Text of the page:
<<I need you back here, pronto. Wrap it up, Detective.>>

"Already have, sir. Mendoza, Rawlings, and Hernandez won't be giving us any more problems." 

A sigh on the other end told Jim that Simon had figured out that he wasn't gonna want hear about the hows and whys. 

<<Get back here, now.>> 

"On my way, sir." 

Smiling, pocketed the phone. "Looks like I'm leaving this in your capable hands, Brown. See you back at the station." 




As Jim drove back to the station, he tried to ignore the signs of Christmas that already adorned the streets and buildings, even though it wasn't even December. God, he hated the holidays. At least Major Crime had so far managed to escape. No one had set up so much as a reindeer--yet. 

He pulled into the garage, then his parking space. As he climbed out of his Jeep, he tossed the keys into the air, then caught them neatly. It had been a good day. A day when the bad guys had lost. And even though he'd had to work with Brown, well, still, not bad at all. 

Whistling, he stepped into the elevator and as the door closed with its characteristic chime, he winced. His senses again. Damn. Just when he believed he hand a handle on them--they spiked. Fuck. If only he could make them disappear--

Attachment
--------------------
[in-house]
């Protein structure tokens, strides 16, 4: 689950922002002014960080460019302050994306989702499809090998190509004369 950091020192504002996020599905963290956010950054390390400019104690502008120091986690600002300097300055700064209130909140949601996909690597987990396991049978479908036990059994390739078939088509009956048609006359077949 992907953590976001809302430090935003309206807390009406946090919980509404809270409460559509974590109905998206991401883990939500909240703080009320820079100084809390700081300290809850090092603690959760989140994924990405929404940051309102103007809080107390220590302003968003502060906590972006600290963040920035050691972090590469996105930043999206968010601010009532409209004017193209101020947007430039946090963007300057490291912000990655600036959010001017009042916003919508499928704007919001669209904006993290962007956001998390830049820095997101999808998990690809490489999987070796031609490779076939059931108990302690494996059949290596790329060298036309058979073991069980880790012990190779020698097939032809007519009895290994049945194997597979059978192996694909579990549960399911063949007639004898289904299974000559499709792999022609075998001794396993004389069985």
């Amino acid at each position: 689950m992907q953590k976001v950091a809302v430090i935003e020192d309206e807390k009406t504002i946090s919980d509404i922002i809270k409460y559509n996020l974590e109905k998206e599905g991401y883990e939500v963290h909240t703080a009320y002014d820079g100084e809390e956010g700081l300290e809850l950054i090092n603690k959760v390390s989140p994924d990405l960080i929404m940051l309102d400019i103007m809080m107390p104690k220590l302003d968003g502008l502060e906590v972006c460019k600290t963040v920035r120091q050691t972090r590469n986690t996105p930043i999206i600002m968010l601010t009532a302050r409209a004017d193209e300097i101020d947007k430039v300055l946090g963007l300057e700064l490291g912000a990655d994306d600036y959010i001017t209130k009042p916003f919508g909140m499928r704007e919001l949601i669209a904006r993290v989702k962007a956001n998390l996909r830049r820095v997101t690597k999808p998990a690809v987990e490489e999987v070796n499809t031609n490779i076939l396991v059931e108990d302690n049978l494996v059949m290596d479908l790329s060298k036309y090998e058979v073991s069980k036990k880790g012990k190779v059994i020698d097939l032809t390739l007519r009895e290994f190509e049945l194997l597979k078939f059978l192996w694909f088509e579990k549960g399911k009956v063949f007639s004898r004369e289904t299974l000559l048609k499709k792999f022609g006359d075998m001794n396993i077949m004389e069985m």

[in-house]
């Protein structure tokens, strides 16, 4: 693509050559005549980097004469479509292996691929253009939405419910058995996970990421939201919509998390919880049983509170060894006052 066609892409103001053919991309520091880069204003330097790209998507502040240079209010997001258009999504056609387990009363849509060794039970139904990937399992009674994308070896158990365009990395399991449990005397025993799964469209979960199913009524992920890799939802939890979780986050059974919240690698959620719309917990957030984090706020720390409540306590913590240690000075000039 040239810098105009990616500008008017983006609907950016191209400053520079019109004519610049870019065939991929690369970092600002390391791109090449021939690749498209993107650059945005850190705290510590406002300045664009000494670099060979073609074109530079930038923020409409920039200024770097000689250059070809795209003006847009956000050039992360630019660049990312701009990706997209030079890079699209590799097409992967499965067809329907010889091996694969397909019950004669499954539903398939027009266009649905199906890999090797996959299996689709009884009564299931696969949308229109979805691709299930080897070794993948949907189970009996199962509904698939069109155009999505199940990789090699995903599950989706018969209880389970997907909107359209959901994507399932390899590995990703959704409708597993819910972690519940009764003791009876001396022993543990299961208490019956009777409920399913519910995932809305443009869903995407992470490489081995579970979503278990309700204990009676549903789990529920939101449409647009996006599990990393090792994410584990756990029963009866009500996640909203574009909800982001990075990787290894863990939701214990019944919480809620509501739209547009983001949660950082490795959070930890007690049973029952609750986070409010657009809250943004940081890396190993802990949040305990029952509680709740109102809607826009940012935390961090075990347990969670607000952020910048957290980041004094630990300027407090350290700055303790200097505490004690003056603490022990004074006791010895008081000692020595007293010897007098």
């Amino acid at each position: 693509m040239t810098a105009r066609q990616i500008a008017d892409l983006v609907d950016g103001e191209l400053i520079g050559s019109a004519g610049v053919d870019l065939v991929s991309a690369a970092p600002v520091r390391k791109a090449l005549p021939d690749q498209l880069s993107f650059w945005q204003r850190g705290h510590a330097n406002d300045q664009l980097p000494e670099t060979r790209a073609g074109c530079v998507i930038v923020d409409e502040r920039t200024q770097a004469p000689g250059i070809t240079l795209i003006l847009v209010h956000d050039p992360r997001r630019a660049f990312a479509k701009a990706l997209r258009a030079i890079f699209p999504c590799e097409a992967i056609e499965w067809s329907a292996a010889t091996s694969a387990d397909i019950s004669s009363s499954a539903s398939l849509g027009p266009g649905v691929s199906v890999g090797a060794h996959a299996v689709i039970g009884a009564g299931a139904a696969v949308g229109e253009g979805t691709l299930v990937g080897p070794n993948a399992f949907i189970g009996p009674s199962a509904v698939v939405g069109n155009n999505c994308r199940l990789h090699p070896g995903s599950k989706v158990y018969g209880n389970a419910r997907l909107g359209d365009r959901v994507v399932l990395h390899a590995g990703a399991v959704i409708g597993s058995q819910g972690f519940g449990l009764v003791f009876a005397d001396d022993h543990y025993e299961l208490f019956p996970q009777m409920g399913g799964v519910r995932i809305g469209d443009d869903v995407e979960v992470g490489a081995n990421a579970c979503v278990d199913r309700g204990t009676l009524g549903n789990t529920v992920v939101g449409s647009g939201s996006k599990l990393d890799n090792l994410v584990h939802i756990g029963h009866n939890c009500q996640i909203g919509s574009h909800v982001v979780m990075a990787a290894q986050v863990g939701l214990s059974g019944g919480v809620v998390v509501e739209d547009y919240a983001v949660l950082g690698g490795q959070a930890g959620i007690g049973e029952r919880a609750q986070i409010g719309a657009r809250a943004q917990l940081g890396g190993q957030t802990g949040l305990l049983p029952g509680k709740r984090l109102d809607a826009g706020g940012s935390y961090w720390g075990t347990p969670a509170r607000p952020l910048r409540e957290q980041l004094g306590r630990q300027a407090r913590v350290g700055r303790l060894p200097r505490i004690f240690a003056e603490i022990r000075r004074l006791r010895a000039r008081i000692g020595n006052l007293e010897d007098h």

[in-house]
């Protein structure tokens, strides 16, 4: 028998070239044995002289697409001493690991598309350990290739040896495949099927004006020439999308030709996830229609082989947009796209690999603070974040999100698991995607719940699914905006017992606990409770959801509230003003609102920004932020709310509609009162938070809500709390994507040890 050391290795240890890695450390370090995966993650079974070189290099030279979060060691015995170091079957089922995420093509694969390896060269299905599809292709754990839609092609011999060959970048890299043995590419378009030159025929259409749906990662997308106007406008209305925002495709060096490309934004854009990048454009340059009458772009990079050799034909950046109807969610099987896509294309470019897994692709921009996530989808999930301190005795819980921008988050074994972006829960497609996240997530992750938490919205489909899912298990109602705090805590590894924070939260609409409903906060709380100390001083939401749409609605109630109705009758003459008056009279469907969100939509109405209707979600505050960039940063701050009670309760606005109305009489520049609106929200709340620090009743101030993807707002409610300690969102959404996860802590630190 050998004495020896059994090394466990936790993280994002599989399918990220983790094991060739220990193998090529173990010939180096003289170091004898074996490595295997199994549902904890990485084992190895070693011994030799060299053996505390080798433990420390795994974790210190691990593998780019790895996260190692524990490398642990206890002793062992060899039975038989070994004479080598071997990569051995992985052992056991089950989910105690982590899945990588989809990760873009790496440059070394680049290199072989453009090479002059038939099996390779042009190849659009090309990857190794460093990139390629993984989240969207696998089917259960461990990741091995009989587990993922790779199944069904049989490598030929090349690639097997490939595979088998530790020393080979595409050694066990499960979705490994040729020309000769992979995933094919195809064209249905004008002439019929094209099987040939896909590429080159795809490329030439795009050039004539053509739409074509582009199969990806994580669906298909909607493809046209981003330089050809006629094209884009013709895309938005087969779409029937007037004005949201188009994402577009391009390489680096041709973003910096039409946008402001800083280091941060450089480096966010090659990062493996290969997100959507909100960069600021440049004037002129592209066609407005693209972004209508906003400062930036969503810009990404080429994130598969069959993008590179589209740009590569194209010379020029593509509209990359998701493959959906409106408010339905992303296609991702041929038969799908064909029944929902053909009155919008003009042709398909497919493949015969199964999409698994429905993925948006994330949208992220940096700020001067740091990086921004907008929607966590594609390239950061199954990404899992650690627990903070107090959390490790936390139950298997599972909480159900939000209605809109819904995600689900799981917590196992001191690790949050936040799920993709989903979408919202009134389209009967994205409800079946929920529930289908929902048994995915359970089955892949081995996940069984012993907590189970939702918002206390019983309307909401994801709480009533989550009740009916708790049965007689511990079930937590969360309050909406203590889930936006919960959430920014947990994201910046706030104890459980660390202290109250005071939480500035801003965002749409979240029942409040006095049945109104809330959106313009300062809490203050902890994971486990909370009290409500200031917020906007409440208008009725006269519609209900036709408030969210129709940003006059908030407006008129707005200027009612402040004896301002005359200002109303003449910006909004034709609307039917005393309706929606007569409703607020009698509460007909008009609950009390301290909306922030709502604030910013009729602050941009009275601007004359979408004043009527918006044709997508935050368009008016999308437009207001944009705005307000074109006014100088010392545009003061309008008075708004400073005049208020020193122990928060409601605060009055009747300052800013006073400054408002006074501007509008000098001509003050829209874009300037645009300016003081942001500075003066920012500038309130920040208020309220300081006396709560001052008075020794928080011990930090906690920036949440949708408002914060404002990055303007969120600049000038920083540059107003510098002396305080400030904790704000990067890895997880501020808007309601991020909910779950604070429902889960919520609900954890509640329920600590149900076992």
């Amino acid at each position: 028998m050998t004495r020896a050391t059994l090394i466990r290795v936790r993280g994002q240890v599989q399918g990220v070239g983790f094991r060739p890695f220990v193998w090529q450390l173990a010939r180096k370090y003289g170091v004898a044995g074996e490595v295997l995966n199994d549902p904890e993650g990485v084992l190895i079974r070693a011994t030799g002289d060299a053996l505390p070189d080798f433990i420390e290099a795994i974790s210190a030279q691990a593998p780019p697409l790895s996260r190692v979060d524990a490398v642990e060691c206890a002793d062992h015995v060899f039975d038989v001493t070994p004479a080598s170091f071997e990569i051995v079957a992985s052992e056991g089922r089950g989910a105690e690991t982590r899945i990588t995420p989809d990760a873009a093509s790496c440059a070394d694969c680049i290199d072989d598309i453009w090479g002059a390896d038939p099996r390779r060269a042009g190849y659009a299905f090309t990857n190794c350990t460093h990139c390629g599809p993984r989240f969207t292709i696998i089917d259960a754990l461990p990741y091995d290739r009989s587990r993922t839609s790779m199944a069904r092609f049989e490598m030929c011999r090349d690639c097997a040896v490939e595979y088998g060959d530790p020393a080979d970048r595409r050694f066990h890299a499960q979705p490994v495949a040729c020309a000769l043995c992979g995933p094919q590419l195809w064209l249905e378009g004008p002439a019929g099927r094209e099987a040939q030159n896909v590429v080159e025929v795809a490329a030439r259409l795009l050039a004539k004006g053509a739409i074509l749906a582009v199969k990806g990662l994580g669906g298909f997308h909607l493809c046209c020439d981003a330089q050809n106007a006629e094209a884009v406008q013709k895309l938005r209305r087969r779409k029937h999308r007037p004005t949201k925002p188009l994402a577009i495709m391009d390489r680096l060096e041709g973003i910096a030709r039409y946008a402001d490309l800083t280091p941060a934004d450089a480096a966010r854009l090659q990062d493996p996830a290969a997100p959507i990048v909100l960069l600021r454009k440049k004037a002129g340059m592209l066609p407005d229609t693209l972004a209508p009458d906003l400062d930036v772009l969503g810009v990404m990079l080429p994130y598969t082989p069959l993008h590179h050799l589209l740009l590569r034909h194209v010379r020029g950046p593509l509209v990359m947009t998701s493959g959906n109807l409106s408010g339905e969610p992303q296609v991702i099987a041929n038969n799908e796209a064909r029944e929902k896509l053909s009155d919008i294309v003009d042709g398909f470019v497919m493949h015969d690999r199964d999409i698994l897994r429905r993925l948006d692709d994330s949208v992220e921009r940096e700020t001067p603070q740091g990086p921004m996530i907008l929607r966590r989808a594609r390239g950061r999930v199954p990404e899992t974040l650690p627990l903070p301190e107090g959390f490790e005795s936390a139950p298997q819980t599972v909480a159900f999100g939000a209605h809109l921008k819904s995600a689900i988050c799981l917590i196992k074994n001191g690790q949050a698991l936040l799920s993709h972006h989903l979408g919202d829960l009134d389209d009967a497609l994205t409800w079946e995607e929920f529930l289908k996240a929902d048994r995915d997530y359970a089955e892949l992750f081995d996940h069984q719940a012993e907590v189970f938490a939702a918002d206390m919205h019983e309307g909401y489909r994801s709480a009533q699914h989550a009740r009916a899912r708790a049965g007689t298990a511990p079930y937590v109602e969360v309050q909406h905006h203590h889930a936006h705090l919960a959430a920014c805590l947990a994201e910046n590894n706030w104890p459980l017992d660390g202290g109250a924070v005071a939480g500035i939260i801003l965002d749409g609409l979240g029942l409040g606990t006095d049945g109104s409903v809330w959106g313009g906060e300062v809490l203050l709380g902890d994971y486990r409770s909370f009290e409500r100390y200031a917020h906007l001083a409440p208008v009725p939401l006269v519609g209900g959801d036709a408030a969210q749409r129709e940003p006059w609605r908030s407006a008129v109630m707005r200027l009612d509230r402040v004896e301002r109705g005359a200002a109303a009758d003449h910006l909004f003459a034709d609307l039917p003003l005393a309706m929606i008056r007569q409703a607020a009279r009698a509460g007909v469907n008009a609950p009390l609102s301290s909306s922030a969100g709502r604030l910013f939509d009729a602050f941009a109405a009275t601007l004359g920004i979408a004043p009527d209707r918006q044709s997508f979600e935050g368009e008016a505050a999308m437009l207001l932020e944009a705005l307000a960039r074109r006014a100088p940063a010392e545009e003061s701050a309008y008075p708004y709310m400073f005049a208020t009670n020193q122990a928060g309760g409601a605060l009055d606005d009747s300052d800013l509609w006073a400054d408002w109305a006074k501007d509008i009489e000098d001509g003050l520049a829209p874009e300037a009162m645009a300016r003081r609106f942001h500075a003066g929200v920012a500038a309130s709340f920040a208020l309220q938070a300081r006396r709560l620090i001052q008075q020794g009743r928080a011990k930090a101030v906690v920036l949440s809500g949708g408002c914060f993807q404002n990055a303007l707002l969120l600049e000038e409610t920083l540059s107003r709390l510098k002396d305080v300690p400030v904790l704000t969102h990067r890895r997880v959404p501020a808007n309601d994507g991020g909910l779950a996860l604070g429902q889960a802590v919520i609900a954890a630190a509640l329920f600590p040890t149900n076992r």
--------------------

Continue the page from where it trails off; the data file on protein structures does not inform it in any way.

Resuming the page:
"There are a few things you need to know about Ellison. He's a loner, rarely works with a partner and is barely controllable. He's a good man, one of the best detectives I've ever worked with, but he likes to do things his way."

"Captain Banks, he's going to be deeply undercover. The person you just described is the person we need." 

Giving Levy a skeptical look, Simon simply said, "Huh-uh." 

A knock on the door forestalled any response. A second later, Jim stuck his head in and said, "Sir, you wanted me?" 

Simon stood and motioned the man inside. "Jim, this is Agent Levy from the Seattle office of the FBI and this is Agent Sheffield from our local office." 

Jim stepped in, and immediately scowled, his customary expression when dealing with the Feds. Simon motioned Jim to sit but he shook his head and stepped to the edge of his boss's desk, where he folded his arms across his chest and waited. 

Simon coughed a bit, then said, "It seems these gentlemen have a possible way of bringing down Morrison. It also appears that those rumors about the man moving into Cascade are true, Jim." 


"So what you're saying is that I go in as O'Keefe?"